Nyhan notes that President Trump has increasingly fallen in line with the Republican party when it comes to accomplishing long-standing aspects of the party agenda, including passing tax cuts and appointing conservative judges. However, he also argues that President Trump appears to be pivoting the Republican party toward ethnonationalism in a way that may outlast his presidency. Policies like separating the children of asylum seekers from their parents are moving ideas that were once at the fringe to the center of the Republican party.
Whereas the Republican party has focused strongly on identity issues leading up to the midterm elections, the Democratic party has campaigned largely on the issue of health care. Nyhan notes that there has been a notable shift in the tone of racial language in the campaigns, with rhetoric about the campaign of migrants stoking racial fears. He concludes that voters should be shocked by the explicit fear mongering presented by campaigns in this election cycle.
Stuart Soroka, Professor of Communication Studies and Professor of Political Science and Faculty Associate at the Center for Political Studies, presented a content analysis from open-ended survey responses and from news coverage for the last two months.
He showed results of surveys conducted in collaboration with SurveyMonkey, the Washington Post, and researchers affiliated with the S3MC project. These nationally-representative surveys asked, “If the election for the US House of Representatives were held today, would you vote?” and then asked “Why?” The open-ended responses to “Why?” were analyzed to reveal differences behind the reasons that Democrats and Republicans are making their choices on election day. Distinguishing words, words that are most uniquely linked to Democrats or Republicans, are shown in the graphic below. Soroka notes that Democrats frequently mention Republicans in their response, and Republicans frequently mention Democrats, suggesting that voters from each party are strongly motivated to vote against the opposing party.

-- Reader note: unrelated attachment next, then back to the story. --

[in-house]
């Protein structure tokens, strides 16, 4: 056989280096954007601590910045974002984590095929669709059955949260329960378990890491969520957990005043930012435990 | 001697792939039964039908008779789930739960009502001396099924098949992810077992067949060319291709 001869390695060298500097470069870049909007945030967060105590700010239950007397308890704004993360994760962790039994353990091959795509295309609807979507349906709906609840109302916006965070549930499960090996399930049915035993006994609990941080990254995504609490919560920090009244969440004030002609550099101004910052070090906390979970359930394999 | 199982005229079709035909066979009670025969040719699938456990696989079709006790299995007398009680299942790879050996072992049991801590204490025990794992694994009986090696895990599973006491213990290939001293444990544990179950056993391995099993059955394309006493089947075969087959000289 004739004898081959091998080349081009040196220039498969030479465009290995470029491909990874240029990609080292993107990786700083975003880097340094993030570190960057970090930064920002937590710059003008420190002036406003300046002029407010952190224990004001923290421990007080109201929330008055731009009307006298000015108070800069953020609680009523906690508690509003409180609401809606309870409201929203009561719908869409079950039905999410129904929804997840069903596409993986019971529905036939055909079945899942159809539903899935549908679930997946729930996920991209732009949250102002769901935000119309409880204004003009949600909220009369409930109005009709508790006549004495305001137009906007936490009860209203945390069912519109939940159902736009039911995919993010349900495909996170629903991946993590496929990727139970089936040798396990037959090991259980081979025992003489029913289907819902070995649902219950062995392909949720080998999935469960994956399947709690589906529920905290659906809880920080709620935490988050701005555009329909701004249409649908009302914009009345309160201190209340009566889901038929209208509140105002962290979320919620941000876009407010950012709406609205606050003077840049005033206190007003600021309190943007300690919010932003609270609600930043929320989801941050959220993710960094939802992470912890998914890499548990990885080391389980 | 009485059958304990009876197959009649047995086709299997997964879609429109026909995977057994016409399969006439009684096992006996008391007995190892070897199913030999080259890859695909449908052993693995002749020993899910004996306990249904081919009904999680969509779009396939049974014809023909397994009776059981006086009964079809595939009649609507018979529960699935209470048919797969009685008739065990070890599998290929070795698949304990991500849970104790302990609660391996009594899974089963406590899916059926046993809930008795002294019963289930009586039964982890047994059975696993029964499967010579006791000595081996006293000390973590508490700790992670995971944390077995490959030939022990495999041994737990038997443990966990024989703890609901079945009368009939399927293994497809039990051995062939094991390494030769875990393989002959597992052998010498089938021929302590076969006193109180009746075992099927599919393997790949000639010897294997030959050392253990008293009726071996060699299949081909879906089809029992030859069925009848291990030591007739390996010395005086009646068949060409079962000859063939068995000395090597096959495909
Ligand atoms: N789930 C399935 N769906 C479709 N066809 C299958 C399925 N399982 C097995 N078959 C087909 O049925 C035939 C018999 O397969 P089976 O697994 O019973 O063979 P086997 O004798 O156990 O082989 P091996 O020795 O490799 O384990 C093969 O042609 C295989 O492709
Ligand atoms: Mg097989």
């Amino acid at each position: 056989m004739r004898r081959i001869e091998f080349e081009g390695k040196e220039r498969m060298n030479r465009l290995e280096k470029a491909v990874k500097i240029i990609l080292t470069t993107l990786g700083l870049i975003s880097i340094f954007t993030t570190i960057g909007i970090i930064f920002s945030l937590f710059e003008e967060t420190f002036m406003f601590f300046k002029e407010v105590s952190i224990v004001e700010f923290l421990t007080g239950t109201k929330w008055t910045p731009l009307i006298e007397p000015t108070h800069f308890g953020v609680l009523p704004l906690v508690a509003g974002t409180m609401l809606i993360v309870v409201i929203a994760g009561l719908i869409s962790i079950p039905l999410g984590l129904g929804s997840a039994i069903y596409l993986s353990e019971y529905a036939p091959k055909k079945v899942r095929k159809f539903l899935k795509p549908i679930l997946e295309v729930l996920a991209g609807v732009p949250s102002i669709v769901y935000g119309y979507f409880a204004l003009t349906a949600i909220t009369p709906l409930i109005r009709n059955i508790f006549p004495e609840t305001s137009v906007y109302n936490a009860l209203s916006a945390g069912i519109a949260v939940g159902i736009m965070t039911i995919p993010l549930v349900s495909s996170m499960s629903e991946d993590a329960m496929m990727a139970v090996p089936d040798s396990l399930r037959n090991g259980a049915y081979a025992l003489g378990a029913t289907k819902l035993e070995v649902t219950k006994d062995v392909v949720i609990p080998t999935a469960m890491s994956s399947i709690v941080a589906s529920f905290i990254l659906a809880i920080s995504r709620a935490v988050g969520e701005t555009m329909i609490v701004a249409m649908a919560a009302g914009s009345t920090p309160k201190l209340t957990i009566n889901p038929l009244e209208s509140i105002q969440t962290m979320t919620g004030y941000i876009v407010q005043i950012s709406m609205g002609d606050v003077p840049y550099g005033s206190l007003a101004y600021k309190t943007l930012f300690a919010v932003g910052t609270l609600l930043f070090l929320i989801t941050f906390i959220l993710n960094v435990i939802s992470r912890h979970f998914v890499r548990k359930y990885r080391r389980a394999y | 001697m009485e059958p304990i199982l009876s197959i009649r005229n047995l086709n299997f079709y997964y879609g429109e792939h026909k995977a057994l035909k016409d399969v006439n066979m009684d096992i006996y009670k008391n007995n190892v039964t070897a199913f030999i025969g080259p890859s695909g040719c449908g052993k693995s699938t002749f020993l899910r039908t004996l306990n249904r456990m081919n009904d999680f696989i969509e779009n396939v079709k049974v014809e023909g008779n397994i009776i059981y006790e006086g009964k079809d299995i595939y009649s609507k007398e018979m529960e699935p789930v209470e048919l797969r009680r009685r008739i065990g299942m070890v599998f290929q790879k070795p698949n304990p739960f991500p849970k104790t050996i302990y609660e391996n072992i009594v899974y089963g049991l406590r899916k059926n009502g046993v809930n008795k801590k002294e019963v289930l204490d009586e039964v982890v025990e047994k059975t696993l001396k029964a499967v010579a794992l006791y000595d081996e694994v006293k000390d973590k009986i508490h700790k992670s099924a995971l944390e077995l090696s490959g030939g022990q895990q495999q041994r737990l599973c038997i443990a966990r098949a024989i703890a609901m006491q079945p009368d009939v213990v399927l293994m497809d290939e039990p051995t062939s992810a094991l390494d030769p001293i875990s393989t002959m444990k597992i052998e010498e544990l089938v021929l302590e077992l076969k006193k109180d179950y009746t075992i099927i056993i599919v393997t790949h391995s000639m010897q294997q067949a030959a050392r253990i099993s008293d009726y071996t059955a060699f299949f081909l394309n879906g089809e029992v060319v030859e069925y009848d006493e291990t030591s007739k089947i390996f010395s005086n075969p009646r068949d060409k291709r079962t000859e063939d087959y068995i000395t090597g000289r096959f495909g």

Soroka also presented an analysis of newspaper content, including all articles mentioning “election” or “campaign” from August through the end of October during midterm election years 2006-2018, in 17 major newspapers archived in Lexis-Nexis. This amounts to approximately 20,000 articles and between 35-70,000 individual sentences (that do not mention polls), coded for sentiment using the Lexicoder Sentiment Dictionary. In the 2018 data, he finds a strong relationship between the predicted advantage for Democrats and negative news sentiment. Soroka warns that he is not arguing that news is affecting attitudes, but that news moves along with political attitudes. Based on his analysis of these data from newspapers, Soroka concludes that the nature of media coverage is going through dramatic changes because of the way the press report on President Trump.